I keep getting sidetracked…
The evening we returned home began slowly, uneventfully, but quickly changed pace after dinner. I began experiencing symptoms that I was sure were leading up to a miscarriage. Embarrassing to admit, I was taken to the emergency room via ambulance (insert blushing face here) and spent several hours waiting. And waiting. Blood work came back and all looked normal. Not too long after we arrived, a pastor from our church (The Cove in Mooresville) came by to visit with us. Full disclosure, as much as I appreciated the gesture and the thought that I knew was behind his being there, there was a part of me that wished he hadn’t come. I will admit it, the worst hadn’t even hit yet and I felt like God and I were on two completely different wave-lengths. I blamed Him for taking my dad away from us, and couldn’t understand how he could do that to us all, at only 65 years old. I still look around and see people that smoke packs of cigarettes a day, don’t take care of themselves, and live well into their 70’s and 80’s. Although those thoughts are further from my mind now, 2 days after my dad’s passing… they were there in full force and I was angry. Regardless, Pastor Hoye prayed with us and read scripture from a beautiful book of encouraging verses he’d brought for us. I never wanted him to believe he was anything but welcomed and appreciated (which OF COURSE he was, no matter my internal spiritual struggle).
Before he left, John’s parents arrived. It was the first I’d seen them since the news about my dad and I sat in the hospital bed, crying with them and allowing myself to be held by the family that had been mine, if not by marriage, for the past 15 years. I looked at my father-in-law in a different light that night. Along with my brother, Will James had fallen into a new role in my life, that even he may not recognize at this point. These two men are my new Earthly fathers and hold such value in my life, more than I ever recognized before. Looking back, this was yet another blessing that came from the heartache, my growing appreciation for the people in my life, especially them.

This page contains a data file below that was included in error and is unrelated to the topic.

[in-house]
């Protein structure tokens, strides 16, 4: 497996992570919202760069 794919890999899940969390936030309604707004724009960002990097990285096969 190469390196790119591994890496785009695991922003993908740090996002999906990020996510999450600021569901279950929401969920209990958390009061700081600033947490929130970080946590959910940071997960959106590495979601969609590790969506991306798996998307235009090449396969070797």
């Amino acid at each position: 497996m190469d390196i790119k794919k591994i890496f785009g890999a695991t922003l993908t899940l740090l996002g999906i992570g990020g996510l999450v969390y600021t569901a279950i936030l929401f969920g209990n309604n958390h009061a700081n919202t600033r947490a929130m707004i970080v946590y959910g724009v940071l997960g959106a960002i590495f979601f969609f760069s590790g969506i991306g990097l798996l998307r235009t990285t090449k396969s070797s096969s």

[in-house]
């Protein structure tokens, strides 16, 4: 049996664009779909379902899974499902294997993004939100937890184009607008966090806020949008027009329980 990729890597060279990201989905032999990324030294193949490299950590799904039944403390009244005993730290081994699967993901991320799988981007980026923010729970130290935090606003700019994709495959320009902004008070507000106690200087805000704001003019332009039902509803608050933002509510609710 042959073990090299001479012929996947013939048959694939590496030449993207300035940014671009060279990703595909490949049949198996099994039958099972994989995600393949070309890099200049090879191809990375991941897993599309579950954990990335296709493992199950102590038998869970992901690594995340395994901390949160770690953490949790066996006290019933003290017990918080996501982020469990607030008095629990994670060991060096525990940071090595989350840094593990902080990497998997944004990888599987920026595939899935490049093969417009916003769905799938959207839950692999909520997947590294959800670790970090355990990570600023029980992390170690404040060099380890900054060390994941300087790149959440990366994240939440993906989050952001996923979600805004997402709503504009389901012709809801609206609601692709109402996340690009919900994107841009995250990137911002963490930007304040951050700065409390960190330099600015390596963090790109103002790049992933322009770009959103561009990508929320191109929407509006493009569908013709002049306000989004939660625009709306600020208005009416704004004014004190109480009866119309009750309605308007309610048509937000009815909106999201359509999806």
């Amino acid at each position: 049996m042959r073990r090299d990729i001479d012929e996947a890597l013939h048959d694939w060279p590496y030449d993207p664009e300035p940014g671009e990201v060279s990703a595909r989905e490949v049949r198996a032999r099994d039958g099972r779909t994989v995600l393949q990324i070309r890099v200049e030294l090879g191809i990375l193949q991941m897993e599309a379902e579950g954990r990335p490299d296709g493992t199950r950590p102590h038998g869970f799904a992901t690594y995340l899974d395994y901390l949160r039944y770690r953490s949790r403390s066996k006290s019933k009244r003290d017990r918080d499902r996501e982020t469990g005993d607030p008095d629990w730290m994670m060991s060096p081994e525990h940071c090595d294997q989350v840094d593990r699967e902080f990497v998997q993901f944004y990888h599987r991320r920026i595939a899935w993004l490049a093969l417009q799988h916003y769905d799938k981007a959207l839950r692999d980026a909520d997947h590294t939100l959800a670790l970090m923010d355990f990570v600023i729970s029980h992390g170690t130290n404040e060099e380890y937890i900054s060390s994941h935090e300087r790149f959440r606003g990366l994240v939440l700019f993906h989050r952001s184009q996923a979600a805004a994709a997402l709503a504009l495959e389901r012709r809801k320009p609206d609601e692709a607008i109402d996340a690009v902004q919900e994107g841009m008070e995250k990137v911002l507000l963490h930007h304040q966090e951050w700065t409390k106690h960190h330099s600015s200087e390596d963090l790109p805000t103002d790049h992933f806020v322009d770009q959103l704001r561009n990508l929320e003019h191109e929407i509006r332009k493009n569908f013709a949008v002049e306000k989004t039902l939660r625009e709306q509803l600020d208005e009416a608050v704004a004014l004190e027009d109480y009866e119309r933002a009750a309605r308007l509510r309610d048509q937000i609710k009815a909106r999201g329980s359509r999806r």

Around 12:30 or 1:00am I was finally taken back for an ultrasound. Much to my dismay, John was not allowed to be in the room with me. Although I had come to terms with the “fact” that I’d lost our baby, I was still scared to death of being alone to discover this with certainty. Looking back, I wasn’t alone. God was there, through the minutes of silence I endured, trying to keep my eyes from the technicians face, trying to find any clue that I could of our baby’s fate. The time ticked by, what seemed like hours, and finally she turned the screen toward me, asking if I’d like to see my little wiggle worm. I was in complete disbelief, and cried the moment I saw our precious baby moving around, two little arms, two little legs, just beautiful! She left to go get John so that he could see it for himself. We were so incredibly thankful in that moment, and believed that my dad was in heaven, fighting for our baby’s life.